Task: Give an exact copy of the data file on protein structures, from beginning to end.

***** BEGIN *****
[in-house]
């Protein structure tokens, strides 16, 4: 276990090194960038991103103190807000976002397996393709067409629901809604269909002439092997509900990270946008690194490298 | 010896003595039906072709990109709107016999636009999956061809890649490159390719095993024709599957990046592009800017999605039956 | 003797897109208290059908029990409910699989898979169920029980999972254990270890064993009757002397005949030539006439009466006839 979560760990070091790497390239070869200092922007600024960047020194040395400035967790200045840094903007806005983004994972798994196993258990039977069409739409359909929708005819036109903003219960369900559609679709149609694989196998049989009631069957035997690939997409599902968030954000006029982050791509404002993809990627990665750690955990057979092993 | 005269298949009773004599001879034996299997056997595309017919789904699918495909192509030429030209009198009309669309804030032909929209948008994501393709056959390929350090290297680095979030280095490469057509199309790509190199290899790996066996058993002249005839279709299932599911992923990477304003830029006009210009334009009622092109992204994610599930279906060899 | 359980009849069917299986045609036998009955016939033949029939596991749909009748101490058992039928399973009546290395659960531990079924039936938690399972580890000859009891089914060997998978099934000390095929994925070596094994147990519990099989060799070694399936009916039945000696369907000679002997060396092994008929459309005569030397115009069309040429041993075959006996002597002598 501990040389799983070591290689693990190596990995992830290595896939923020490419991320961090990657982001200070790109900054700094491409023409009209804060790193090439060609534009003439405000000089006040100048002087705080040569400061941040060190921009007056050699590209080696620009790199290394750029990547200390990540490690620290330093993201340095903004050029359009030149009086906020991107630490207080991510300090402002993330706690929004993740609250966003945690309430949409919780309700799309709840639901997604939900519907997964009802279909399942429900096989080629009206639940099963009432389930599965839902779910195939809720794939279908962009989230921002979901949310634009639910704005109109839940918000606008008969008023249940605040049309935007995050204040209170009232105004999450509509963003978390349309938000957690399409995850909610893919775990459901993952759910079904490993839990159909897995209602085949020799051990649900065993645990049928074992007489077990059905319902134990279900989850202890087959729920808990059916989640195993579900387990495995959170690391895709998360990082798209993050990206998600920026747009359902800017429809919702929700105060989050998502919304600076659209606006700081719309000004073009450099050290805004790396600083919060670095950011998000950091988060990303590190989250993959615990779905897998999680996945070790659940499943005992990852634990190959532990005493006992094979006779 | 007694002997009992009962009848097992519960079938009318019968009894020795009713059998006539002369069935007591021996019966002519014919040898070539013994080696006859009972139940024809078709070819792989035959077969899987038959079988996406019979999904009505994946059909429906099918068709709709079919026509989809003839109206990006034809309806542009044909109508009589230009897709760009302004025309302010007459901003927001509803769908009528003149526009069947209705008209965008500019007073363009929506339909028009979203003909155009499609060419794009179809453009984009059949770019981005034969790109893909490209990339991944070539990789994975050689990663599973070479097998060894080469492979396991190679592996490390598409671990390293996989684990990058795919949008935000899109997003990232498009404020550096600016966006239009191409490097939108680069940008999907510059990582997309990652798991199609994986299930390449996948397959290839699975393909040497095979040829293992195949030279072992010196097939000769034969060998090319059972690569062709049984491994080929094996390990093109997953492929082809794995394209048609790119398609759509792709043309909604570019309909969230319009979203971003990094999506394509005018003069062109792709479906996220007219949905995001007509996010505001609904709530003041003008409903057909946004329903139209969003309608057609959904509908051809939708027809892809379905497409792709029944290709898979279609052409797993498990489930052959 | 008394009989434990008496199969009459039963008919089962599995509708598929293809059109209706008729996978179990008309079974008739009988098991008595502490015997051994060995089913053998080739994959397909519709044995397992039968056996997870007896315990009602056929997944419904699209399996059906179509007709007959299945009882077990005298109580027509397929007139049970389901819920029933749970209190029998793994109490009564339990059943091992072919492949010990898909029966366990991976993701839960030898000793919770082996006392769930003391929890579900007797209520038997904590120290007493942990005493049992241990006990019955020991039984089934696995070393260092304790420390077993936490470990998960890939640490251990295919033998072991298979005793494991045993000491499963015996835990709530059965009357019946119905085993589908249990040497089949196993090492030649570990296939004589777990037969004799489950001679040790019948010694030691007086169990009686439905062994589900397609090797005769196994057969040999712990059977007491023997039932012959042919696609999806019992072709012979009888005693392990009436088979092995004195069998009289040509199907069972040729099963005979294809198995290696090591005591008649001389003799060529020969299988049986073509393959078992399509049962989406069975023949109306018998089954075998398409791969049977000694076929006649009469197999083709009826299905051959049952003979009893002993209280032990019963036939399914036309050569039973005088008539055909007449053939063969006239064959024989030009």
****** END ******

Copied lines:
[in-house]
């Protein structure tokens, strides 16, 4: 276990090194960038991103103190807000976002397996393709067409629901809604269909002439092997509900990270946008690194490298 | 010896003595039906072709990109709107016999636009999956061809890649490159390719095993024709599957990046592009800017999605039956 | 003797897109208290059908029990409910699989898979169920029980999972254990270890064993009757002397005949030539006439009466006839 979560760990070091790497390239070869200092922007600024960047020194040395400035967790200045840094903007806005983004994972798994196993258990039977069409739409359909929708005819036109903003219960369900559609679709149609694989196998049989009631069957035997690939997409599902968030954000006029982050791509404002993809990627990665750690955990057979092993 | 005269298949009773004599001879034996299997056997595309017919789904699918495909192509030429030209009198009309669309804030032909929209948008994501393709056959390929350090290297680095979030280095490469057509199309790509190199290899790996066996058993002249005839279709299932599911992923990477304003830029006009210009334009009622092109992204994610599930279906060899 | 359980009849069917299986045609036998009955016939033949029939596991749909009748101490058992039928399973009546290395659960531990079924039936938690399972580890000859009891089914060997998978099934000390095929994925070596094994147990519990099989060799070694399936009916039945000696369907000679002997060396092994008929459309005569030397115009069309040429041993075959006996002597002598 501990040389799983070591290689693990190596990995992830290595896939923020490419991320961090990657982001200070790109900054700094491409023409009209804060790193090439060609534009003439405000000089006040100048002087705080040569400061941040060190921009007056050699590209080696620009790199290394750029990547200390990540490690620290330093993201340095903004050029359009030149009086906020991107630490207080991510300090402002993330706690929004993740609250966003945690309430949409919780309700799309709840639901997604939900519907997964009802279909399942429900096989080629009206639940099963009432389930599965839902779910195939809720794939279908962009989230921002979901949310634009639910704005109109839940918000606008008969008023249940605040049309935007995050204040209170009232105004999450509509963003978390349309938000957690399409995850909610893919775990459901993952759910079904490993839990159909897995209602085949020799051990649900065993645990049928074992007489077990059905319902134990279900989850202890087959729920808990059916989640195993579900387990495995959170690391895709998360990082798209993050990206998600920026747009359902800017429809919702929700105060989050998502919304600076659209606006700081719309000004073009450099050290805004790396600083919060670095950011998000950091988060990303590190989250993959615990779905897998999680996945070790659940499943005992990852634990190959532990005493006992094979006779 | 007694002997009992009962009848097992519960079938009318019968009894020795009713059998006539002369069935007591021996019966002519014919040898070539013994080696006859009972139940024809078709070819792989035959077969899987038959079988996406019979999904009505994946059909429906099918068709709709079919026509989809003839109206990006034809309806542009044909109508009589230009897709760009302004025309302010007459901003927001509803769908009528003149526009069947209705008209965008500019007073363009929506339909028009979203003909155009499609060419794009179809453009984009059949770019981005034969790109893909490209990339991944070539990789994975050689990663599973070479097998060894080469492979396991190679592996490390598409671990390293996989684990990058795919949008935000899109997003990232498009404020550096600016966006239009191409490097939108680069940008999907510059990582997309990652798991199609994986299930390449996948397959290839699975393909040497095979040829293992195949030279072992010196097939000769034969060998090319059972690569062709049984491994080929094996390990093109997953492929082809794995394209048609790119398609759509792709043309909604570019309909969230319009979203971003990094999506394509005018003069062109792709479906996220007219949905995001007509996010505001609904709530003041003008409903057909946004329903139209969003309608057609959904509908051809939708027809892809379905497409792709029944290709898979279609052409797993498990489930052959 | 008394009989434990008496199969009459039963008919089962599995509708598929293809059109209706008729996978179990008309079974008739009988098991008595502490015997051994060995089913053998080739994959397909519709044995397992039968056996997870007896315990009602056929997944419904699209399996059906179509007709007959299945009882077990005298109580027509397929007139049970389901819920029933749970209190029998793994109490009564339990059943091992072919492949010990898909029966366990991976993701839960030898000793919770082996006392769930003391929890579900007797209520038997904590120290007493942990005493049992241990006990019955020991039984089934696995070393260092304790420390077993936490470990998960890939640490251990295919033998072991298979005793494991045993000491499963015996835990709530059965009357019946119905085993589908249990040497089949196993090492030649570990296939004589777990037969004799489950001679040790019948010694030691007086169990009686439905062994589900397609090797005769196994057969040999712990059977007491023997039932012959042919696609999806019992072709012979009888005693392990009436088979092995004195069998009289040509199907069972040729099963005979294809198995290696090591005591008649001389003799060529020969299988049986073509393959078992399509049962989406069975023949109306018998089954075998398409791969049977000694076929006649009469197999083709009826299905051959049952003979009893002993209280032990019963036939399914036309050569039973005088008539055909007449053939063969006239064959024989030009």